Nick arrives home, completely stunned by the turn of events, and goes to Gatsby about it, unable to believe that he could run a woman down in his car, and leave her there. We find that it was actually Daisy at the wheel, though Gatsby plans to take the blame. But in the middle of this tragedy, the wife who realizes she has committed murder (even if by accident) and gotten away with it, and the husband that is still stunned by the loss of his mistress, they are drawn together, and perhaps their marriage recovered somewhat because of it. I don’t really care, actually.
Wilson, maddened at the loss of his wife, believing Jay Gatsby to have run her down on purpose, ends up shooting Gatsby, and then committing suicide. So, the story ends with Gatsby having an empty funeral, with only his father, Mr. Gatz, Nick, some servants, and “Owl-Eyes”. And “Owl-Eyes” certainly has it right, when he realizes that no one is there for the funeral, and says “The poor son-of-a-bitch”. Because in the end, Gatsby’s millions did nothing for him, he never got back the woman he loved, and all the party-goers who came to his house, they abandoned him at the end.
I’m glad that I read it, actually, though if they’d made us “dissect” it in a literature class, in school, I would have definitely hated it. But no, I didn’t like it. Why?
I believe in the sanctity of marriage. I don’t care if you were stupid enough to get into a marriage that you shouldn’t have. And though I don’t believe in divorce, I won’t argue about whether the characters in the book could have gotten out of their marriages or not. But when you marry someone, you are vowing to support them through thick and thin, through sickness and health. If you’re getting drunk and terrified about the wedding, you shouldn’t marry them. But just because you made a mistake, is no excuse to compound it by trampling on your marriage vows.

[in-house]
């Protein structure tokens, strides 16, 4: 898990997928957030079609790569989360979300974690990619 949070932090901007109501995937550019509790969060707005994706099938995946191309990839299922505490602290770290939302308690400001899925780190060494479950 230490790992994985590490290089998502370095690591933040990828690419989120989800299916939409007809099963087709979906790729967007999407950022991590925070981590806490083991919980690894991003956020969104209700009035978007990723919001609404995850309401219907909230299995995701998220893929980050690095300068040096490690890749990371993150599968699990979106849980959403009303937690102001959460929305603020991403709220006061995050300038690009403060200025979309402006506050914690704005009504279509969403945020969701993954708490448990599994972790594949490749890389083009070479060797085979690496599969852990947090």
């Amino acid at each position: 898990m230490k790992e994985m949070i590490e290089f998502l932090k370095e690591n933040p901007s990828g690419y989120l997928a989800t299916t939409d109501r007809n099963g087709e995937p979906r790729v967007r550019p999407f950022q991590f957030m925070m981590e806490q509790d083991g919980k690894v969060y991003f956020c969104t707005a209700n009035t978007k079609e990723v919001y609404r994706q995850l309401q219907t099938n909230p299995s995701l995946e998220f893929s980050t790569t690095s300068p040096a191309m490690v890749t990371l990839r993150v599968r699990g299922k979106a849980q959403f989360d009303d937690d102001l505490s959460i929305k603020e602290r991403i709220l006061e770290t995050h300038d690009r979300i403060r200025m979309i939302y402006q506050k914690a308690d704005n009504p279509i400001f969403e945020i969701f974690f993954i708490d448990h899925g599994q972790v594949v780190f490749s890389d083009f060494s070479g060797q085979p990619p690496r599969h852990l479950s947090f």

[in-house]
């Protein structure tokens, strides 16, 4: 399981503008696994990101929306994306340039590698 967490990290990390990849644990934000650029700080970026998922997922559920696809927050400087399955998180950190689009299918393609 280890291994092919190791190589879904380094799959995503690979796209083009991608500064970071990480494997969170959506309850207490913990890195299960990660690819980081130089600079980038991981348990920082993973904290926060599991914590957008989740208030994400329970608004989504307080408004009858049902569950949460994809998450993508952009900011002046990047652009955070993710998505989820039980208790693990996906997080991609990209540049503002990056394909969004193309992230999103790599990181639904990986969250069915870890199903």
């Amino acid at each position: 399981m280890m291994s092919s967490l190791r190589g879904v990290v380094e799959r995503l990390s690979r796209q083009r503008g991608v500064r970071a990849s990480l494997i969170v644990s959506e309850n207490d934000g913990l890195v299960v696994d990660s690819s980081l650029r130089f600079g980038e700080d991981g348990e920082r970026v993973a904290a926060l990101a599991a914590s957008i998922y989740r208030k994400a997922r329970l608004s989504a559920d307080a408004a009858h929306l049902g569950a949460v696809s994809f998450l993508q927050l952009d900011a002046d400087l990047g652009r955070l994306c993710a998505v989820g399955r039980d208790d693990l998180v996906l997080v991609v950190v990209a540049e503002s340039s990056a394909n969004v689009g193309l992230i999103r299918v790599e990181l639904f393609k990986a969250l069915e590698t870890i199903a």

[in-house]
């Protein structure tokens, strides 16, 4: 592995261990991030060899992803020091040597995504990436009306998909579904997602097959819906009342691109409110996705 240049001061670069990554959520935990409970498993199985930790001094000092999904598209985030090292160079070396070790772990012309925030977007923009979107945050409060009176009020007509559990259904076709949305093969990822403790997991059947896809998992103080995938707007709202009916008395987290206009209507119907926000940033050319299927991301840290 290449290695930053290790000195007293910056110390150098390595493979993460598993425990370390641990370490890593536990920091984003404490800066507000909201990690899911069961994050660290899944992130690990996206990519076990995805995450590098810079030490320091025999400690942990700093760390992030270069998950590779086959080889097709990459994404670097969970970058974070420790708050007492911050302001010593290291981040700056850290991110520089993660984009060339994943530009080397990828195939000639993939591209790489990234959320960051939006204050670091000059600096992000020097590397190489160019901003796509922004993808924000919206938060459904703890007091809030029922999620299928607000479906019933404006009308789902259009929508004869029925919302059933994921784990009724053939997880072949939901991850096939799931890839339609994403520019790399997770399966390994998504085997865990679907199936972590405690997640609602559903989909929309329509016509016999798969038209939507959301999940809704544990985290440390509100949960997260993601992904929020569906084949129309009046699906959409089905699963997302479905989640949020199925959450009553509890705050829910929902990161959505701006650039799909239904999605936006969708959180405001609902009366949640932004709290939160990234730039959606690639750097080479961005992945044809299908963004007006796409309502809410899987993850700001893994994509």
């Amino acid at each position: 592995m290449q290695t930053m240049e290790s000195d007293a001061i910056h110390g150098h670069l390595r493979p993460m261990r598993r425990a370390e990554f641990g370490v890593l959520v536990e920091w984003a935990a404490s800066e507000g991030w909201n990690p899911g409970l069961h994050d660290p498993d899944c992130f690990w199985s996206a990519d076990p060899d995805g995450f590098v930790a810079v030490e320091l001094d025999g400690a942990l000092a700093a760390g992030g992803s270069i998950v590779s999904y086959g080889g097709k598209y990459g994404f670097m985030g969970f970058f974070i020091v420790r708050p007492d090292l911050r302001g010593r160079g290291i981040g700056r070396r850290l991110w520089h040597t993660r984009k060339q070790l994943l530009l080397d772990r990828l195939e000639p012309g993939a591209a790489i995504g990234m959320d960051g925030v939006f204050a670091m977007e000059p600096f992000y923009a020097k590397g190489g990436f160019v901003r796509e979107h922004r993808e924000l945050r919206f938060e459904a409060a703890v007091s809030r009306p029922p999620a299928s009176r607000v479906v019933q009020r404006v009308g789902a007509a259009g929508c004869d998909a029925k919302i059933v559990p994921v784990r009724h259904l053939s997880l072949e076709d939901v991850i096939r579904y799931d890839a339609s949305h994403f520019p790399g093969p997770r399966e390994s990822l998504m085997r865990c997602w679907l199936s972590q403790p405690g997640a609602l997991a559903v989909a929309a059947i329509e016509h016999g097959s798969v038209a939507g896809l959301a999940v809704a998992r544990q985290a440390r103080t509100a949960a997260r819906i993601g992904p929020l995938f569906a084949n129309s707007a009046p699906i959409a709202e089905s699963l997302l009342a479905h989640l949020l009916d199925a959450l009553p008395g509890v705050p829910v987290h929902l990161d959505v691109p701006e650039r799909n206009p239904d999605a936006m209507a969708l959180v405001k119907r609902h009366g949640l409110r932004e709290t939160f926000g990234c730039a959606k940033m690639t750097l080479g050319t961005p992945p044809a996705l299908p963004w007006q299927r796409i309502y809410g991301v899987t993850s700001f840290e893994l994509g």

The characters in The Great Gatsby are all cheating on each other, right from the start, and don’t seem to care. When they do know, some of them are even upset by it, though they’re completely hypocritical to be upset by someone else’s betrayal. None of them have any idea what the meaning of love is, only lust, passion, and selfishness. Gatsby claims to love Daisy, but his “love” is obsessive, wanting her all for himself, and not caring by how torn she is between himself and her husband. Tom wants Daisy’s love, but he still wants the freedom to have his mistress on the side.
I know that these people are realistic to what people are in real life, both then and now, but that doesn’t make any of it less objectionable. I don’t like people with no sense of morality. The senselessness of some of their actions is just appalling, and I never became attached to any of them, so I can only be glad that the book is read, and the characters are gone. There was nothing great about the person Gatsby, only in the characterization of him, as written by Fitzgerald. So, in the end, who can tell me why these books become classics, when nothing good comes of the story? I don’t ask for an outright moral, I just wish that there was a person to root for, or to hope for the best for them. Nick was the only such person who came even close, and I only hope that he had a good life afterwards (in the storybook world), after he was able to get away from the Buchanans and Gatsby.